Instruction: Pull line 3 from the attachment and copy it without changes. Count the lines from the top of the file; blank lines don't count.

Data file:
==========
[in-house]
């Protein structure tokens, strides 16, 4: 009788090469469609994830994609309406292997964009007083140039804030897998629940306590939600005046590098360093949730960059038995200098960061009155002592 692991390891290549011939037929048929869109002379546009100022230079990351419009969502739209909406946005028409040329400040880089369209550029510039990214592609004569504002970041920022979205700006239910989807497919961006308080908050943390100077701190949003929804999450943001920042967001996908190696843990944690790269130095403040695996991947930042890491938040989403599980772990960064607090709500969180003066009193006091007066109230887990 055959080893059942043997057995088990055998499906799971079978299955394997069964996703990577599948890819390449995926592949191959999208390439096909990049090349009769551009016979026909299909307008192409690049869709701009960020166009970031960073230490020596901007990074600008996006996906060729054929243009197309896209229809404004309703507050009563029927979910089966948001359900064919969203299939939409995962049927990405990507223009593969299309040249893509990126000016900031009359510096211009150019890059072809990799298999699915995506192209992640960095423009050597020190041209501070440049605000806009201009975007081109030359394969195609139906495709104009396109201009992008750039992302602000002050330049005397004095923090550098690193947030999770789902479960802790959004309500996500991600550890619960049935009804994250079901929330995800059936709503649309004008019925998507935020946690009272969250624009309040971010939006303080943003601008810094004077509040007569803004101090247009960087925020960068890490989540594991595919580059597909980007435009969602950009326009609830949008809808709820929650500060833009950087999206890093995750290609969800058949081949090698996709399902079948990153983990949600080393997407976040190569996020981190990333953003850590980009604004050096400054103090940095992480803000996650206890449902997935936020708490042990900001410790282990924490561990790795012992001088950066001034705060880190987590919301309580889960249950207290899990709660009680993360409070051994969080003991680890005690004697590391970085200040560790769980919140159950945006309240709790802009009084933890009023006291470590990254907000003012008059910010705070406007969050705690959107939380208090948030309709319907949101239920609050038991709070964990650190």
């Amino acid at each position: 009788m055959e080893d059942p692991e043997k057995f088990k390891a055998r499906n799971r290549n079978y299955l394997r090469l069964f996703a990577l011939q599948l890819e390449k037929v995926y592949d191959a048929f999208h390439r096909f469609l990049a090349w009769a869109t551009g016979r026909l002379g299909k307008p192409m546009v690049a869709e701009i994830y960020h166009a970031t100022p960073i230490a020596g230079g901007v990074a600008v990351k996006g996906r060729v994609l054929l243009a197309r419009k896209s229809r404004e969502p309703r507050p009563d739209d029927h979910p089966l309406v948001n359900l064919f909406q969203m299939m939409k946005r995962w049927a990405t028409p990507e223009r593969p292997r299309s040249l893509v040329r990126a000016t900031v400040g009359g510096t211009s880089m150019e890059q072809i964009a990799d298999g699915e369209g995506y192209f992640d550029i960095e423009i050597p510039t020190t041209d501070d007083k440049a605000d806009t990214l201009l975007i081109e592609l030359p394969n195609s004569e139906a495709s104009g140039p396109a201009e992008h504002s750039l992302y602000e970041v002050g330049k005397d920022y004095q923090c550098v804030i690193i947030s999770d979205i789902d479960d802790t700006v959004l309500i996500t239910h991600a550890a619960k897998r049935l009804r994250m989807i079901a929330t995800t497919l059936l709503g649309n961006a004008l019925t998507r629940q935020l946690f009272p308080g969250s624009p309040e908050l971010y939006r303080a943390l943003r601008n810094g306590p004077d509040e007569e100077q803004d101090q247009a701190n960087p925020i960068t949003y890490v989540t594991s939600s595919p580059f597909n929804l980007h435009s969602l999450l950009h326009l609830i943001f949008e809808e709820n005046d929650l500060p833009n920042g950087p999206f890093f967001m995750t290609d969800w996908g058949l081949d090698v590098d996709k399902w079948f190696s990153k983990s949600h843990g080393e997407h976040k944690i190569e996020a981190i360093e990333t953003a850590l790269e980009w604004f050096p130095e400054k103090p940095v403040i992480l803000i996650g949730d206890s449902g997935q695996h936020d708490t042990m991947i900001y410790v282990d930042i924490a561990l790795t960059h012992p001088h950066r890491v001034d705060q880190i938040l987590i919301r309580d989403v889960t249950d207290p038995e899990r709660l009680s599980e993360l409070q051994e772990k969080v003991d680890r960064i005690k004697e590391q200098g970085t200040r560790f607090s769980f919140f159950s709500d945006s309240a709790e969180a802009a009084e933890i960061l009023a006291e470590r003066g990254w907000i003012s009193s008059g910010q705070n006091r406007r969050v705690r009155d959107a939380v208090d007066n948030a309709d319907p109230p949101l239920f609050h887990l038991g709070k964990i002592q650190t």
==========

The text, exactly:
């Amino acid at each position: 009788m055959e080893d059942p692991e043997k057995f088990k390891a055998r499906n799971r290549n079978y299955l394997r090469l069964f996703a990577l011939q599948l890819e390449k037929v995926y592949d191959a048929f999208h390439r096909f469609l990049a090349w009769a869109t551009g016979r026909l002379g299909k307008p192409m546009v690049a869709e701009i994830y960020h166009a970031t100022p960073i230490a020596g230079g901007v990074a600008v990351k996006g996906r060729v994609l054929l243009a197309r419009k896209s229809r404004e969502p309703r507050p009563d739209d029927h979910p089966l309406v948001n359900l064919f909406q969203m299939m939409k946005r995962w049927a990405t028409p990507e223009r593969p292997r299309s040249l893509v040329r990126a000016t900031v400040g009359g510096t211009s880089m150019e890059q072809i964009a990799d298999g699915e369209g995506y192209f992640d550029i960095e423009i050597p510039t020190t041209d501070d007083k440049a605000d806009t990214l201009l975007i081109e592609l030359p394969n195609s004569e139906a495709s104009g140039p396109a201009e992008h504002s750039l992302y602000e970041v002050g330049k005397d920022y004095q923090c550098v804030i690193i947030s999770d979205i789902d479960d802790t700006v959004l309500i996500t239910h991600a550890a619960k897998r049935l009804r994250m989807i079901a929330t995800t497919l059936l709503g649309n961006a004008l019925t998507r629940q935020l946690f009272p308080g969250s624009p309040e908050l971010y939006r303080a943390l943003r601008n810094g306590p004077d509040e007569e100077q803004d101090q247009a701190n960087p925020i960068t949003y890490v989540t594991s939600s595919p580059f597909n929804l980007h435009s969602l999450l950009h326009l609830i943001f949008e809808e709820n005046d929650l500060p833009n920042g950087p999206f890093f967001m995750t290609d969800w996908g058949l081949d090698v590098d996709k399902w079948f190696s990153k983990s949600h843990g080393e997407h976040k944690i190569e996020a981190i360093e990333t953003a850590l790269e980009w604004f050096p130095e400054k103090p940095v403040i992480l803000i996650g949730d206890s449902g997935q695996h936020d708490t042990m991947i900001y410790v282990d930042i924490a561990l790795t960059h012992p001088h950066r890491v001034d705060q880190i938040l987590i919301r309580d989403v889960t249950d207290p038995e899990r709660l009680s599980e993360l409070q051994e772990k969080v003991d680890r960064i005690k004697e590391q200098g970085t200040r560790f607090s769980f919140f159950s709500d945006s309240a709790e969180a802009a009084e933890i960061l009023a006291e470590r003066g990254w907000i003012s009193s008059g910010q705070n006091r406007r969050v705690r009155d959107a939380v208090d007066n948030a309709d319907p109230p949101l239920f609050h887990l038991g709070k964990i002592q650190t």